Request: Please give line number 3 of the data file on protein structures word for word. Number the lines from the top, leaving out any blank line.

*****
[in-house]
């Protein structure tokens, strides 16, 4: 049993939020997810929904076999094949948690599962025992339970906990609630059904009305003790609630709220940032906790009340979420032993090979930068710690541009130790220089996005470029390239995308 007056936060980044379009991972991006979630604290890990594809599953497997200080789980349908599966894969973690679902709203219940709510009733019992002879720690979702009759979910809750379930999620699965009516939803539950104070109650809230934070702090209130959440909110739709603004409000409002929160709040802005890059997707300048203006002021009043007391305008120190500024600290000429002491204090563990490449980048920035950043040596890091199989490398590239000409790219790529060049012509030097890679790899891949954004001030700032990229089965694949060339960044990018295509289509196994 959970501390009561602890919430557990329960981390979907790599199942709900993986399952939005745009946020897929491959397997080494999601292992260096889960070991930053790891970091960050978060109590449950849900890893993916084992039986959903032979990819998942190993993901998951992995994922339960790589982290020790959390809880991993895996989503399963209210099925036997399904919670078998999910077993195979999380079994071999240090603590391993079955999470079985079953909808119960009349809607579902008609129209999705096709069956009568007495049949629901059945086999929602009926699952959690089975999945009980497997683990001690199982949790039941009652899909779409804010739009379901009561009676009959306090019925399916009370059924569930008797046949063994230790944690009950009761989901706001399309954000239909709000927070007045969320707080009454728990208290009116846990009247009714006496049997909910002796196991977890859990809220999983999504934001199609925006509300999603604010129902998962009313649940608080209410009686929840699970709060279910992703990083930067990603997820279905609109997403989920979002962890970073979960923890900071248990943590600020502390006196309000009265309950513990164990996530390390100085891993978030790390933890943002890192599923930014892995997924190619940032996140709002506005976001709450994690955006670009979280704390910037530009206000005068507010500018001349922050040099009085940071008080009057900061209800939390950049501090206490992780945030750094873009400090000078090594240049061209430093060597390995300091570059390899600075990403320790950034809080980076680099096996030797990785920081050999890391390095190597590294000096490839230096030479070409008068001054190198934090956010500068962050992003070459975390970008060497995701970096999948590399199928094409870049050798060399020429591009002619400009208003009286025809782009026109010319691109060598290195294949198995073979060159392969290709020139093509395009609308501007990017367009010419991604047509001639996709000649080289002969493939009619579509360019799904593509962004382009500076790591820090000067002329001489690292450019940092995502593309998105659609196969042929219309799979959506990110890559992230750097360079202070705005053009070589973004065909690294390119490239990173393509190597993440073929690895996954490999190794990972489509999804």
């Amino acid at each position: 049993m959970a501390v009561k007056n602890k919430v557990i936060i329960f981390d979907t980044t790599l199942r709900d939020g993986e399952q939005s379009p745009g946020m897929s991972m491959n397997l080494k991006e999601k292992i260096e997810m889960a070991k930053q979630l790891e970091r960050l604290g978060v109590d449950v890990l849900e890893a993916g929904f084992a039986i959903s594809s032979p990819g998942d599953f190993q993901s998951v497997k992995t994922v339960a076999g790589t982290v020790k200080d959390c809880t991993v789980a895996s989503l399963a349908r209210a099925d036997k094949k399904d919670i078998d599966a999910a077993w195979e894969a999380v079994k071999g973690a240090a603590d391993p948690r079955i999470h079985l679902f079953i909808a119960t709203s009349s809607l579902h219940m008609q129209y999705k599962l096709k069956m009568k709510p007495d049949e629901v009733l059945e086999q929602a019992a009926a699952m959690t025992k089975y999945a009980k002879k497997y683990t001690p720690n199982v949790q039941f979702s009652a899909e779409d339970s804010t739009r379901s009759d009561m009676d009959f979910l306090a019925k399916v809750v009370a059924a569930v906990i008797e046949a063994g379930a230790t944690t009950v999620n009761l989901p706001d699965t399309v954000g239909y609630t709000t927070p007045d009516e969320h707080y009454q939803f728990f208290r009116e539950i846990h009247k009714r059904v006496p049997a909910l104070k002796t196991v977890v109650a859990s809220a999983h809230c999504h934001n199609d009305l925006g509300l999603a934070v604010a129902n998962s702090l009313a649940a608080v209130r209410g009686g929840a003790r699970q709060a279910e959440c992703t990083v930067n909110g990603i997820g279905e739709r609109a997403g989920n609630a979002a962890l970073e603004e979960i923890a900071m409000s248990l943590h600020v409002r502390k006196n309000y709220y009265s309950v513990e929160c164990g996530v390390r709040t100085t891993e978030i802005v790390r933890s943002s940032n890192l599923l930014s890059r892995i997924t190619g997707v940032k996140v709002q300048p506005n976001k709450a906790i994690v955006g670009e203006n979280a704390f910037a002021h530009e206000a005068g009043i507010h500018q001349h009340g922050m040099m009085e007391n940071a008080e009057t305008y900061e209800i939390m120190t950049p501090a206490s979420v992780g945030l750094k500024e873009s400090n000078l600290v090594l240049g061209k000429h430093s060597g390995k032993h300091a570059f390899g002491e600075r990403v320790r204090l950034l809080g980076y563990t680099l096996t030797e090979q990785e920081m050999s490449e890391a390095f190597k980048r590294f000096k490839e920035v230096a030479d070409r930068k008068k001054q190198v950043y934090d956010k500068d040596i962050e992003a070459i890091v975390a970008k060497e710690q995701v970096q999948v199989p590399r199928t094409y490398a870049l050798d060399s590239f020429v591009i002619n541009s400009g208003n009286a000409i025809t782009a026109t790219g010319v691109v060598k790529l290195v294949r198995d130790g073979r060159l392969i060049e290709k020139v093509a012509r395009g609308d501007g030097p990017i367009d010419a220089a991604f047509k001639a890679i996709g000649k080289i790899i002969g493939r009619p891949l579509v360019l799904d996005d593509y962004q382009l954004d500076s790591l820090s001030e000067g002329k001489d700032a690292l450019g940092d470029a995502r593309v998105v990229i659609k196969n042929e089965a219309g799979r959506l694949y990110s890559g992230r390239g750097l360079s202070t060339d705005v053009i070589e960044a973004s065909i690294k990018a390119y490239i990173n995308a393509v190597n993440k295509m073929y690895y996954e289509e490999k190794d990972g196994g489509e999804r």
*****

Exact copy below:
């Amino acid at each position: 049993m959970a501390v009561k007056n602890k919430v557990i936060i329960f981390d979907t980044t790599l199942r709900d939020g993986e399952q939005s379009p745009g946020m897929s991972m491959n397997l080494k991006e999601k292992i260096e997810m889960a070991k930053q979630l790891e970091r960050l604290g978060v109590d449950v890990l849900e890893a993916g929904f084992a039986i959903s594809s032979p990819g998942d599953f190993q993901s998951v497997k992995t994922v339960a076999g790589t982290v020790k200080d959390c809880t991993v789980a895996s989503l399963a349908r209210a099925d036997k094949k399904d919670i078998d599966a999910a077993w195979e894969a999380v079994k071999g973690a240090a603590d391993p948690r079955i999470h079985l679902f079953i909808a119960t709203s009349s809607l579902h219940m008609q129209y999705k599962l096709k069956m009568k709510p007495d049949e629901v009733l059945e086999q929602a019992a009926a699952m959690t025992k089975y999945a009980k002879k497997y683990t001690p720690n199982v949790q039941f979702s009652a899909e779409d339970s804010t739009r379901s009759d009561m009676d009959f979910l306090a019925k399916v809750v009370a059924a569930v906990i008797e046949a063994g379930a230790t944690t009950v999620n009761l989901p706001d699965t399309v954000g239909y609630t709000t927070p007045d009516e969320h707080y009454q939803f728990f208290r009116e539950i846990h009247k009714r059904v006496p049997a909910l104070k002796t196991v977890v109650a859990s809220a999983h809230c999504h934001n199609d009305l925006g509300l999603a934070v604010a129902n998962s702090l009313a649940a608080v209130r209410g009686g929840a003790r699970q709060a279910e959440c992703t990083v930067n909110g990603i997820g279905e739709r609109a997403g989920n609630a979002a962890l970073e603004e979960i923890a900071m409000s248990l943590h600020v409002r502390k006196n309000y709220y009265s309950v513990e929160c164990g996530v390390r709040t100085t891993e978030i802005v790390r933890s943002s940032n890192l599923l930014s890059r892995i997924t190619g997707v940032k996140v709002q300048p506005n976001k709450a906790i994690v955006g670009e203006n979280a704390f910037a002021h530009e206000a005068g009043i507010h500018q001349h009340g922050m040099m009085e007391n940071a008080e009057t305008y900061e209800i939390m120190t950049p501090a206490s979420v992780g945030l750094k500024e873009s400090n000078l600290v090594l240049g061209k000429h430093s060597g390995k032993h300091a570059f390899g002491e600075r990403v320790r204090l950034l809080g980076y563990t680099l096996t030797e090979q990785e920081m050999s490449e890391a390095f190597k980048r590294f000096k490839e920035v230096a030479d070409r930068k008068k001054q190198v950043y934090d956010k500068d040596i962050e992003a070459i890091v975390a970008k060497e710690q995701v970096q999948v199989p590399r199928t094409y490398a870049l050798d060399s590239f020429v591009i002619n541009s400009g208003n009286a000409i025809t782009a026109t790219g010319v691109v060598k790529l290195v294949r198995d130790g073979r060159l392969i060049e290709k020139v093509a012509r395009g609308d501007g030097p990017i367009d010419a220089a991604f047509k001639a890679i996709g000649k080289i790899i002969g493939r009619p891949l579509v360019l799904d996005d593509y962004q382009l954004d500076s790591l820090s001030e000067g002329k001489d700032a690292l450019g940092d470029a995502r593309v998105v990229i659609k196969n042929e089965a219309g799979r959506l694949y990110s890559g992230r390239g750097l360079s202070t060339d705005v053009i070589e960044a973004s065909i690294k990018a390119y490239i990173n995308a393509v190597n993440k295509m073929y690895y996954e289509e490999k190794d990972g196994g489509e999804r």